Men's Health Archive

Articles

Pain beyond the prostate

Consider alternative therapies for chronic pelvic pain.

Prostatitis means pain and swelling near the prostate gland. If the cause is a bacterial infection, antibiotics can often clear up the problem. But for 90% or more of men with pain near the prostate, it isn't that simple. The pain and soreness is more widespread, affecting the groin, genitals, and area behind the scrotum. Some men even develop nausea and other flu-like symptoms. Doctors call it chronic pelvic pain syndrome (CPPS).

It is sometimes misdiagnosed as bacterial prostatitis and treated (unsuccessfully) with antibiotics. Doctors can offer no cure that works reliably in all men. "It's a tough problem because there's just not a lot out there," says Dr. Michael O'Leary, professor of surgery at Harvard Medical School and a urologist at Brigham and Women's Hospital.

New treatment option for prostate cancer that has spread to the bones

The radioactive element radium has been used to treat cancer since soon after its discovery in 1898 by Marie Curie and her husband, Pierre. And it’s still finding new uses—a recently approved form of radium, radium-223 (Xofigo), is now being used to treat prostate cancer that has spread to the bones. Researchers say that Xofigo addresses “an unmet need” in men with this type of prostate cancer, since current therapies don’t work very well against it.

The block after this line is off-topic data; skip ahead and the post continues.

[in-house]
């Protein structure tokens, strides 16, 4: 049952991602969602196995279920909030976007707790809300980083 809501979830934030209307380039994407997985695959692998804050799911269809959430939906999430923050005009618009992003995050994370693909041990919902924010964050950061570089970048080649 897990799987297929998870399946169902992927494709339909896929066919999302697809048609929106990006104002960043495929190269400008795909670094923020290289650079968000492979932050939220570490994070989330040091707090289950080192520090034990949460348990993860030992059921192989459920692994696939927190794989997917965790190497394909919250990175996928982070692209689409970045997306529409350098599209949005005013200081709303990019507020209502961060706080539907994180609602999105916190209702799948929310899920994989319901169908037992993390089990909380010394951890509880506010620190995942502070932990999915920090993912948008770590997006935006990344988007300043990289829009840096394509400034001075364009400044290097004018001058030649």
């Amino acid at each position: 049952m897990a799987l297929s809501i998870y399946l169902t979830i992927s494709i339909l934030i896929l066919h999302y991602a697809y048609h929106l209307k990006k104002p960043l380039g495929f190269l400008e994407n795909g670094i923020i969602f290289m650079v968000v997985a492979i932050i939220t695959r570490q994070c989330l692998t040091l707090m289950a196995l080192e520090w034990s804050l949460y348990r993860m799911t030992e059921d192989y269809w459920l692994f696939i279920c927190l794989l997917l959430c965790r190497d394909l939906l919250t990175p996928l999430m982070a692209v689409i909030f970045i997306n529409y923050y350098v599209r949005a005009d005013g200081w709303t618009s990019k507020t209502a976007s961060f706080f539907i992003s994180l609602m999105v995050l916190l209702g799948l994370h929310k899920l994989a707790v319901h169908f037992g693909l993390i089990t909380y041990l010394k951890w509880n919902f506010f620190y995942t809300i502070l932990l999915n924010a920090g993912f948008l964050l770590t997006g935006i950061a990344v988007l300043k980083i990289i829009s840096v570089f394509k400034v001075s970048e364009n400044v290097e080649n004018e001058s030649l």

Prostate help: A test that can help you avoid unnecessary prostate biopsies

When you've already had a biopsy and your PSA remains high, the PCA3 urine test can help you and your doctor to decide if another biopsy is really needed.